A Community Devoted to the Preservation and Practice of Celestial Navigation and Other Methods of Traditional Wayfinding
From: Bruce J. Pennino
Date: 2019 Jan 14, 09:18 -0500
Some of the claims in the media coverage on this story are a little muddled. For example, take the headline: "moving more and more quickly" (in other words, accelerating). But is it? Have a look at this plot of the two magnetic poles. The "magnetic pole", which the articles are describing, has certainly been moving quickly in recent decades. If you look at the plot at twenty-year intervals, the motion from 2000-2020 (projected) is greater than from 1980-2000 which was itself greater than the motion from 1960-1980. But if you look at five-year intervals during the past twenty years, we can see that there is no significant acceleration, and actually there appears to be some deceleration near the end.
Part of the issue with the magnetic models requiring more frequent updating is apparently due to real changes in the magnetic field, however some of it is simply a coordinate singularity effect as the magnetic pole passes near the geographic pole. The change in longitude is accelerating sharply even though the actual speed of the pole point has decelerated somewhat.
Notice also that the south magnetic pole is moving much more slowly. It has been drifting away from the south geographic pole in the period when the north magnetic pole was shooting toward higher northern latitude. These "magnetic poles" are sensitive to very small changes in the actual magnetic field. They reprsent the locations where the field is exactly vertical. A magnetic needle free to point in any direction in three dimensions would point straight down at the north magnetic pole.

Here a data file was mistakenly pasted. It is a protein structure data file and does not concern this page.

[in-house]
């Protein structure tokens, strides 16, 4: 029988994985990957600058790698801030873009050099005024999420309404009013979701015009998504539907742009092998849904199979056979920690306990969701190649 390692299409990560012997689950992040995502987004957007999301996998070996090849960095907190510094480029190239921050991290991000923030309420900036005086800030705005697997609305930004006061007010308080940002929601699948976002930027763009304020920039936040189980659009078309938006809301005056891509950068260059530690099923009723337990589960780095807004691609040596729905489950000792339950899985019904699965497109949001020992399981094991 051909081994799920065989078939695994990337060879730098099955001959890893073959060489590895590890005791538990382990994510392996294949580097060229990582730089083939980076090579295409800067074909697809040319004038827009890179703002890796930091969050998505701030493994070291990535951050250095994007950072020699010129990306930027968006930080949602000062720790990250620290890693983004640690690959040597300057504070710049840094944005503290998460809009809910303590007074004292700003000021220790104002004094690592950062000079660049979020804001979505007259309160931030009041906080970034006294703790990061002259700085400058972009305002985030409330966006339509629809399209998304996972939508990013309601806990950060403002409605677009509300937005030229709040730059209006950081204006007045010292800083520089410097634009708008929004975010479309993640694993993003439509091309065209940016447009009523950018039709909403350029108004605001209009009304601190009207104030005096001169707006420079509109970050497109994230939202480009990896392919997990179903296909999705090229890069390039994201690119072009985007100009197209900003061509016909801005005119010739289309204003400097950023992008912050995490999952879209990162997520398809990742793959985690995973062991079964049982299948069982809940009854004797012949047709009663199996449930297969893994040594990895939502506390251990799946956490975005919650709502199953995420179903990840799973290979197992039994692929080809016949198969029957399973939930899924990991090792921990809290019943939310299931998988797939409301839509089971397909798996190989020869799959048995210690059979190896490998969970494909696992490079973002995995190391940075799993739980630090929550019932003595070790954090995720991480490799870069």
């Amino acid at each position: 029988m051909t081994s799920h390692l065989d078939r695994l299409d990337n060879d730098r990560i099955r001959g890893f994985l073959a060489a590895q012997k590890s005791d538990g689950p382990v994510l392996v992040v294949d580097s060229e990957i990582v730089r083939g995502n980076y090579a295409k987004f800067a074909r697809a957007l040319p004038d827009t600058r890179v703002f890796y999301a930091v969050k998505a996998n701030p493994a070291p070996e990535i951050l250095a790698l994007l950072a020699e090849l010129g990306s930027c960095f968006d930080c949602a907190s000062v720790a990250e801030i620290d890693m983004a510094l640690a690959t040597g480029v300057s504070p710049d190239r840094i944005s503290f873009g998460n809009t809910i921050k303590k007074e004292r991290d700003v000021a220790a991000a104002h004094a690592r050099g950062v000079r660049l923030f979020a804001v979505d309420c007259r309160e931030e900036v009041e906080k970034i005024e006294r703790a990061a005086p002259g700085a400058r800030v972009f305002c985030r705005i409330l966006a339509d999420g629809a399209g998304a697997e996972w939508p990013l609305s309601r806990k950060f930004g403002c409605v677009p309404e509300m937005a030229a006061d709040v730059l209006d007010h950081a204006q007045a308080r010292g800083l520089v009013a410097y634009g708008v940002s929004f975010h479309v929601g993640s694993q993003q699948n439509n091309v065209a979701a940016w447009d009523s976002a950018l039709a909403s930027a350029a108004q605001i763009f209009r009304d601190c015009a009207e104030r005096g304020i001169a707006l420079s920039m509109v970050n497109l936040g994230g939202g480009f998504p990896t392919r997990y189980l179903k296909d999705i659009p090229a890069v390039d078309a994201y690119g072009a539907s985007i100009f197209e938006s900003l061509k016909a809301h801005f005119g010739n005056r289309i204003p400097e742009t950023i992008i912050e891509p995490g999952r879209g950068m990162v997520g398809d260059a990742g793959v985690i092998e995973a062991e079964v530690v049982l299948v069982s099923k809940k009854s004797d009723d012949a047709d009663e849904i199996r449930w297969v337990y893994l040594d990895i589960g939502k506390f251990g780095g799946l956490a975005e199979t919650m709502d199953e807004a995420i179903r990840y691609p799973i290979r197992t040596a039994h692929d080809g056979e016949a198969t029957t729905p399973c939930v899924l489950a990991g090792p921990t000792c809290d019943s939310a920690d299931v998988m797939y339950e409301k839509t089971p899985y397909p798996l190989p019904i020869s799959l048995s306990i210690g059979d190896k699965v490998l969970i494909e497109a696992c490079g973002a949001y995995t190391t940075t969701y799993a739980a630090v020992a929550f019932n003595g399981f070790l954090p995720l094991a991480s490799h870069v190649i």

Also notice that the geomagnetic poles (necessarily symmetrical) have been shifting much more slowly. The geomagnetic poles show the location of the poles of the basic dipole representation of the earth's magnetic pole. That is, if you replace the earth's "lumpy" magnetic field by a simple bar magnet most nearly matching the true field, where would its ends be aligned? As you can see in the plot, this "average" pole is moving slowly towards higher geographic latitude. The dipole axis has become more nearly aligned with the rotational axis by about 2.5° in the past century. It's a much slower shift than the motion of the "actual" magnetic poles. There's really no way to guess whether this will continue in the next century.
Magnetic field changes and pole motions have come up before in NavList discussions. For nostalgia, here's an animation I made available over a decade ago showing changes in the magnetic variation (which everyone else, outside of navigation, calls "magnetic declination") over the course of 500 years. Note that these are not magnetic field lines. They are lines of constant magnetic variation, which change more dramatically than the field lines themselves.